March 29, 2012
Is knowing self important to our faith journey?
I recently came across this quotation from Honest Christianity, and it got me thinking. He states that an important factor in our faith journey is getting to know ourselves—which may not be what we normally think of. We think about growing closer to God, becoming more servant-minded, and building relationships with others. But what if all those things depend on getting to know ourselves first?
"Prideful creatures that we are, it is hard for us to acknowledge what we do not like or respect, or what we sense others will disparage. It is so much easier, so more convenient, at least in the moment, to deny the existence of the distasteful. God, however, is truthful, and to truthfulness he calls us. He wants us to know ourselves, so that in the process, we can grasp just how much he loves us. We need not fear what is inside us, however heinous, however awful, however base. God already knows all about it, and he loves us anyway—which is, in fact, the good news of Jesus Christ . . . Our life with God will thrive only to the extent that we purpose in our hearts, sincerely and relentlessly, to reckon with truth—about him, about others, about ourselves." --Clinton W. McLemore in Honest Christianity
Do you agree with McLemore? How important is knowing self to our faith journey? When have you seen proof of this?
If it's important, how much time should we spend on getting to know ourselves? How do we balance it with getting to know God and others? And how do we help our small-group members with this?
Share your thoughts and experiences with us below.
March 27, 2012
Use the popular movie to spark discussion in your group
It seems like everyone is talking about The Hunger Games! And for good reason. The trilogy is hard to put down, and it brings up important themes. Here at Christianity Today, we read the books and anxiously awaited the movie's arrival, and we've spent a lot of time discussing it ever since.
Looking for great resources on The Hunger Games? Christianity Today has you covered.
Amy Simpson, editor of Gifted for Leadership, shares how she sees Jesus in The Hunger Games in this article. Spoiler alert! Her article shares a lot about the book series.
Plus, a movie review by Todd Hertz.
Consider using the movie to generate great conversation in your small group. Take a trip together to see the movie. Then use this study guide for great questions and discussion.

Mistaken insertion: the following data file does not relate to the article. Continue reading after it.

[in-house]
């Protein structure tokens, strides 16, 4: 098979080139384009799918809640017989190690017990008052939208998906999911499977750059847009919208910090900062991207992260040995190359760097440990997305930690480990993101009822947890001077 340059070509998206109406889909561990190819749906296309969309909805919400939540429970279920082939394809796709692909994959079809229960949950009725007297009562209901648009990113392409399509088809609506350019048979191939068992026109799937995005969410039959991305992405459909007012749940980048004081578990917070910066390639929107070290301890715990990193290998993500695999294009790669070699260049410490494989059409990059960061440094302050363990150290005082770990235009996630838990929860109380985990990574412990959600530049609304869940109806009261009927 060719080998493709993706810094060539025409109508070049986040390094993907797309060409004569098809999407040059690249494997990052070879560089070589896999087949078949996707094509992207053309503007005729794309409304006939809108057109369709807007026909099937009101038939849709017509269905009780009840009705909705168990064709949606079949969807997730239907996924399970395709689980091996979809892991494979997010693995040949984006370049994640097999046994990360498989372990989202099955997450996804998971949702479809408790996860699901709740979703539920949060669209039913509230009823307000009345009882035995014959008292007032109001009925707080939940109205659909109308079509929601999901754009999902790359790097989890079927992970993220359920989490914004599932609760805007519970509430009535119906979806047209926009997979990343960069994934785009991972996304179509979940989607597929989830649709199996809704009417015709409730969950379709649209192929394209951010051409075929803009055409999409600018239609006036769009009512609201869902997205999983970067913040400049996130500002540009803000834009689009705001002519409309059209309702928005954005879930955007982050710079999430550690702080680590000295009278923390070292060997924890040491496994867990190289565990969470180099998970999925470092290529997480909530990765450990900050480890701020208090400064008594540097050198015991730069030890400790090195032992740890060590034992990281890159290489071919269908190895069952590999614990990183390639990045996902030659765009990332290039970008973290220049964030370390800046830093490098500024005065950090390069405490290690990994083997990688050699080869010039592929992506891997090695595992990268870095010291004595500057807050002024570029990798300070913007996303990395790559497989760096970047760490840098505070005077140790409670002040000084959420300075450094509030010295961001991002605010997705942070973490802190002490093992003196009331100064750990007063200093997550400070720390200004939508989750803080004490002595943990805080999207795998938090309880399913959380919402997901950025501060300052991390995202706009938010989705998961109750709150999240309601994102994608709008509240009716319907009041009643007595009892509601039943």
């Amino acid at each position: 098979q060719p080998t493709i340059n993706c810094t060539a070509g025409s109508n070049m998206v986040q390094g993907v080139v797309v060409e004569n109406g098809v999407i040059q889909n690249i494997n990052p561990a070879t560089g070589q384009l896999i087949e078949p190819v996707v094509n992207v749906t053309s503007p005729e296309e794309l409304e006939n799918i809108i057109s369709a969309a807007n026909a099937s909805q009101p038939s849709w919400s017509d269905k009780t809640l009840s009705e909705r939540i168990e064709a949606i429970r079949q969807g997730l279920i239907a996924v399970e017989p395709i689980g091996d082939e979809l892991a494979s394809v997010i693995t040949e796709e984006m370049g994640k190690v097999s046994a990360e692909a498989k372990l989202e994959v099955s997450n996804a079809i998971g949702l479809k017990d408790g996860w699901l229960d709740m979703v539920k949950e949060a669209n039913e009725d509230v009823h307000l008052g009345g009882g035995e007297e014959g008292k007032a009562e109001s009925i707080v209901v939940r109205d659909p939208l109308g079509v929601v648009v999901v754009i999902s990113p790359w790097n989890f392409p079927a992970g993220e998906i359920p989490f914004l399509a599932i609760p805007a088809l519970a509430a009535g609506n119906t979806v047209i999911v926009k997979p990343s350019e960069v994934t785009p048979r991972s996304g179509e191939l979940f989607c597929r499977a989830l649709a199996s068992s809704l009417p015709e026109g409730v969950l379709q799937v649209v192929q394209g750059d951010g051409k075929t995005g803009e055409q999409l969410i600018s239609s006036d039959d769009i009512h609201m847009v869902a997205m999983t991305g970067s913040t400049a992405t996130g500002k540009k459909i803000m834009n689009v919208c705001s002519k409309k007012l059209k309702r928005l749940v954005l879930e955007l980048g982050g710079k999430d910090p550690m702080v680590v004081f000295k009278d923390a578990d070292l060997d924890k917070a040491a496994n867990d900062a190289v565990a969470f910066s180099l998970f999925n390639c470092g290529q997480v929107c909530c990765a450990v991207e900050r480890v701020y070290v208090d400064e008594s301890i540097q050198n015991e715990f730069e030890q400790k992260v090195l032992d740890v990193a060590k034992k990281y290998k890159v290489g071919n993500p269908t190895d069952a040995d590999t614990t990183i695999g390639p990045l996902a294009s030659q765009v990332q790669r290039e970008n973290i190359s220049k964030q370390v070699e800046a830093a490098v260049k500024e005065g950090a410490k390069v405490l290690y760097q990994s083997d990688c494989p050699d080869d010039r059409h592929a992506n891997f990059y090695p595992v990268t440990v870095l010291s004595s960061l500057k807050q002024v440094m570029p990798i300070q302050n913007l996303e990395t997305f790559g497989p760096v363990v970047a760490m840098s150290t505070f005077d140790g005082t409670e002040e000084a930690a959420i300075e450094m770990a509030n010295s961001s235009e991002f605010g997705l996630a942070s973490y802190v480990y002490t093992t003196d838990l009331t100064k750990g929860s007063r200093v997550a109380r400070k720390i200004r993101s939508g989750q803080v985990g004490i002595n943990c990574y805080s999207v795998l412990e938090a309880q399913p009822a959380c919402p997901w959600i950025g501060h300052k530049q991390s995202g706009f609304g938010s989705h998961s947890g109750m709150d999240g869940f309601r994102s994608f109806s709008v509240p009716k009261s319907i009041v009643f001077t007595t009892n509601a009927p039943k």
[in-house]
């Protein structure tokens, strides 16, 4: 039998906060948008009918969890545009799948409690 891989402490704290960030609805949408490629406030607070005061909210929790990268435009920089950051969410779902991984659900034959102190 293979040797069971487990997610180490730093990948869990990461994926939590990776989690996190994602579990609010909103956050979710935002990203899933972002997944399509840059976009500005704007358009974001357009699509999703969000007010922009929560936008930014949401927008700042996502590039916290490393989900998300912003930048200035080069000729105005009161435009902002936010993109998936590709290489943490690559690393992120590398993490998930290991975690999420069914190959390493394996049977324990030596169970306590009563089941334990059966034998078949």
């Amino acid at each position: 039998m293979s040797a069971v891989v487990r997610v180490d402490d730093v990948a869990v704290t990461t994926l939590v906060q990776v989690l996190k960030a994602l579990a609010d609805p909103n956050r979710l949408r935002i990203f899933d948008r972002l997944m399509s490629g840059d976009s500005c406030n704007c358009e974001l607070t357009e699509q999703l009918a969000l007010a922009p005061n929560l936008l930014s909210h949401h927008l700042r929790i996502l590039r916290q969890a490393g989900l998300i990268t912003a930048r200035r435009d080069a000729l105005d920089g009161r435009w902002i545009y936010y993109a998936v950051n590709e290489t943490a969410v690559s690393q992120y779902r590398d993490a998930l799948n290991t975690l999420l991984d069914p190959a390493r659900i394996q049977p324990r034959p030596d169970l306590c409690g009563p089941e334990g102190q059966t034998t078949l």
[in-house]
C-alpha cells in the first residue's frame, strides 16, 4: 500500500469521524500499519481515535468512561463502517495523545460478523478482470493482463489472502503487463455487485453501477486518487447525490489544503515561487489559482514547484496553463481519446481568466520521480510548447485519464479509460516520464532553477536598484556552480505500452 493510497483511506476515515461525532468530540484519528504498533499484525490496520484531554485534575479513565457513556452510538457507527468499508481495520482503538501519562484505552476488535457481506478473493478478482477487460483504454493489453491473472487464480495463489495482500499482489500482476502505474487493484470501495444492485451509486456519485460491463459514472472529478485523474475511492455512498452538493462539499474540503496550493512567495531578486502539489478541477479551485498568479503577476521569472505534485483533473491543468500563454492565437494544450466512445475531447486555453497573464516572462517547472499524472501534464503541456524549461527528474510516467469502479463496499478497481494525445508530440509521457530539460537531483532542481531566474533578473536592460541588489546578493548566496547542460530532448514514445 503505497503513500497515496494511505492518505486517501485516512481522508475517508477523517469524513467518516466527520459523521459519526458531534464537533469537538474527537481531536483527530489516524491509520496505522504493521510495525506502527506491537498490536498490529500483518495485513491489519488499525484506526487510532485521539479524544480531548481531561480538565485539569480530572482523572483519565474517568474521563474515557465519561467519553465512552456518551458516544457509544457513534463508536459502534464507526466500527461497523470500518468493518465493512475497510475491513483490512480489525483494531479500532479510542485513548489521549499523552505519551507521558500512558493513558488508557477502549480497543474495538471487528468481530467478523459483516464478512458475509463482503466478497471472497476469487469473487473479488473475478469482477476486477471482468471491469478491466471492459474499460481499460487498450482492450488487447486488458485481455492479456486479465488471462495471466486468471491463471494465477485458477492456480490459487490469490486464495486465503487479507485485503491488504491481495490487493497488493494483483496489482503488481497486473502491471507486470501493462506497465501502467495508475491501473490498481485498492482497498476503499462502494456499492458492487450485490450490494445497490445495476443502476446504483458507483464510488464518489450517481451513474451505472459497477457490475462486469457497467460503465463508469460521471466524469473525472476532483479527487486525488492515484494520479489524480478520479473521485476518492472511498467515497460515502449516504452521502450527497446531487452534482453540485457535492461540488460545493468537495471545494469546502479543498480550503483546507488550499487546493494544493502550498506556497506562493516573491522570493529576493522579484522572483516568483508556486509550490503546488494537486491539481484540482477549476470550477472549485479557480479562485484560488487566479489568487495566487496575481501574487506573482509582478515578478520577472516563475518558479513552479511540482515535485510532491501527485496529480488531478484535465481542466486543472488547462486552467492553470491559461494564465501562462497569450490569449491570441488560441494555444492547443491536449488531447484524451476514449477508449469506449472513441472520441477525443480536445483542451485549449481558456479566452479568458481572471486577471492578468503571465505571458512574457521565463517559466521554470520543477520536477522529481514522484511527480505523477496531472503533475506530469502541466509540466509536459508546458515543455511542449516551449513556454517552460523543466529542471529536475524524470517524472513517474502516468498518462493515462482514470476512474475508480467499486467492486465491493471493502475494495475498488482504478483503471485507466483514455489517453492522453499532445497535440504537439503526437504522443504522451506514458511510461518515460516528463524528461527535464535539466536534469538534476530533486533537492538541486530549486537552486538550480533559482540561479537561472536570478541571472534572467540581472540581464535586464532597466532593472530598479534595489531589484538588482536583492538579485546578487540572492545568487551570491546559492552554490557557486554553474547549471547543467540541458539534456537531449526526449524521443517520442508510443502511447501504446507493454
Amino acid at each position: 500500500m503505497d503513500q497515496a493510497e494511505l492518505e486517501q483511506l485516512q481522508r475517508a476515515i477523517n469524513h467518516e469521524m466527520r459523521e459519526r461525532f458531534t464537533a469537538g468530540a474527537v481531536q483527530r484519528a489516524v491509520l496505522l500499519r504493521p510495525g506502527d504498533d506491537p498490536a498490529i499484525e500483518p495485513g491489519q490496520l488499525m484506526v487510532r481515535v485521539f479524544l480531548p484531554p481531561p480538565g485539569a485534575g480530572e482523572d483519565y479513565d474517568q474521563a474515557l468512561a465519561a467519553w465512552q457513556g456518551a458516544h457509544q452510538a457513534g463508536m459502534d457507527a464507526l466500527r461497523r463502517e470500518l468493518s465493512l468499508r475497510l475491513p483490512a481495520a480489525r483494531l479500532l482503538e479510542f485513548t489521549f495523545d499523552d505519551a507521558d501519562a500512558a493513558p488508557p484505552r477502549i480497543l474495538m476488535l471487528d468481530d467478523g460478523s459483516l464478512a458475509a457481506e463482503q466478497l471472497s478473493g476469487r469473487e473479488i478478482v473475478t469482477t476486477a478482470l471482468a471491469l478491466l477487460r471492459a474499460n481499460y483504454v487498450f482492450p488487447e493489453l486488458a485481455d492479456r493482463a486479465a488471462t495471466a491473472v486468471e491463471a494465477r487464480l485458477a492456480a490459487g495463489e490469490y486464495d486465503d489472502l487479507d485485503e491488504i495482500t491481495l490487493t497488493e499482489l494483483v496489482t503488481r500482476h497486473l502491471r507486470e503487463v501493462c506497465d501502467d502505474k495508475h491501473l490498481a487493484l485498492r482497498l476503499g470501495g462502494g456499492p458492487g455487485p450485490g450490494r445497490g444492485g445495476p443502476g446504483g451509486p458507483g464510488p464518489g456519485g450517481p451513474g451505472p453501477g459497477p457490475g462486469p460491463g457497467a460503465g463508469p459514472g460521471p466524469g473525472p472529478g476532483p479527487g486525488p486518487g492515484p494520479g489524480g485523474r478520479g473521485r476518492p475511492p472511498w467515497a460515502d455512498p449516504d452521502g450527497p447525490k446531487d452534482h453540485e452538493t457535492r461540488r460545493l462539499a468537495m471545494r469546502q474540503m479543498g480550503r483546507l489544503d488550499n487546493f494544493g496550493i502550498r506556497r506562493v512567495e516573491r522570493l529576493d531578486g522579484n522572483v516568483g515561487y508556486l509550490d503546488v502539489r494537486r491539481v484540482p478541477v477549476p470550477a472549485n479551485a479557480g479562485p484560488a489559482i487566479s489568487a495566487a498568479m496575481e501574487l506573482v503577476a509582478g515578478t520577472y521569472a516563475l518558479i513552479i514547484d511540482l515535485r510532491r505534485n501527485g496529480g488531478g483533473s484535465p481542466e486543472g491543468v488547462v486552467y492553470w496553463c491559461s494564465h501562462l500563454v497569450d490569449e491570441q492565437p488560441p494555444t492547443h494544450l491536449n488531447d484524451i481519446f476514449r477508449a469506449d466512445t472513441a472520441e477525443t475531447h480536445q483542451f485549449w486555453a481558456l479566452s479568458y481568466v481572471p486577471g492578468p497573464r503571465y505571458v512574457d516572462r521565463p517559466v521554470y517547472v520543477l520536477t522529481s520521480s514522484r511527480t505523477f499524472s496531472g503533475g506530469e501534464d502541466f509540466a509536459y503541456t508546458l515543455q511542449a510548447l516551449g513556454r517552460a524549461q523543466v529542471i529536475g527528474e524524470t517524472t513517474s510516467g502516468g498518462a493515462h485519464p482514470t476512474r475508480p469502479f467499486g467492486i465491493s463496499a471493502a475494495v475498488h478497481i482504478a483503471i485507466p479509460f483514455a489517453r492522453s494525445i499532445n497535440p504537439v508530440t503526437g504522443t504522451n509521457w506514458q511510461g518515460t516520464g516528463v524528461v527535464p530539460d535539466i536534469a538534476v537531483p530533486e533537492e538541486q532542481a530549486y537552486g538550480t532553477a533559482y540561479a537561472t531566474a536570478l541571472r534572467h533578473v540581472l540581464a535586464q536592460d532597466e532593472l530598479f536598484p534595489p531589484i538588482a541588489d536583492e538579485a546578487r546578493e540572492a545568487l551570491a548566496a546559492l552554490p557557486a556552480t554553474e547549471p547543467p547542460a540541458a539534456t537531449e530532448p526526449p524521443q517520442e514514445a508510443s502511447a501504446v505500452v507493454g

What's your take on The Hunger Games? Do you have other ideas on using it in small groups? Share with us below.
March 15, 2012
What should small groups do in the midst of this growing trend?
Our sister resource Out of Ur recently highlighted this short video of David Palau interviewing David Kinnaman of the Barna Group. Kinnaman shares that more and more the unchurched are simply indifferent to the church, and it's a trend we'll see continue to grow over the next 10 years.
This poses big questions for the church: how do we reach a world who doesn't care about us or our message?
My question to you: what can small groups do in the face of this cultural shift to continue to introduce people to the love of Christ? Watch the video and share your thoughts with us below.
March 2, 2012
Dig deeper into the Word with Keri Wyatt Kent
Have you ever had one of those moments while discussing Scripture when a group member looked to you and asked, "What does that mean?" Ever felt that pang of panic when you didn't immediately know the answer? Maybe it was as you discussed Matthew 11:28–30 and someone asked what a yoke was or how it could be easy. Maybe it was as you used the terms justice, mercy, and grace in conversation, and someone asked how they were different.
Thanks to Keri Wyatt Kent you may run into fewer of these awkward moments. Kent, author of nine books including Oxygen, Simple Compassion, and Listen, provides two great resources: Deeper into the Word: Old Testament and Deeper into the Word: New Testament. These books each provide 100 reflections on common words in the Bible, providing insight into the original language and the historical context.
So, for instance, if that question about the yoke comes up, you could flip to the entry on yoke, which fleshes out four things the terminology would have sparked in the original hearers' minds. Or, to learn the difference between justice, mercy, and grace, you could flip to any one of those words to see that "justice is getting what you deserve, mercy is not getting what you deserve, [and] grace is getting what you don't deserve." And with 100 word entries in each book, you'll have plenty to learn and look up.
The books are extremely user-friendly. Each entry is about two pages and fleshes out the word in common language and modern-day examples. As you read, you'll learn about the Greek or Hebrew roots and read Scripture passages where the word appears. Use these books during your small-group Bible study to look up words you come across, or use each entry as a devotional to begin your meeting. You could even use the reflections to put together a brief word study that complements your study. With so many ways to use these resources, check them out today and see how they may help your small group go deeper into the Word.
For a sample from these books, check out Why "One Another" Is Important to Understand, which excerpts her entry on "one another" from the New Testament book. Learn more about Keri by visiting her website.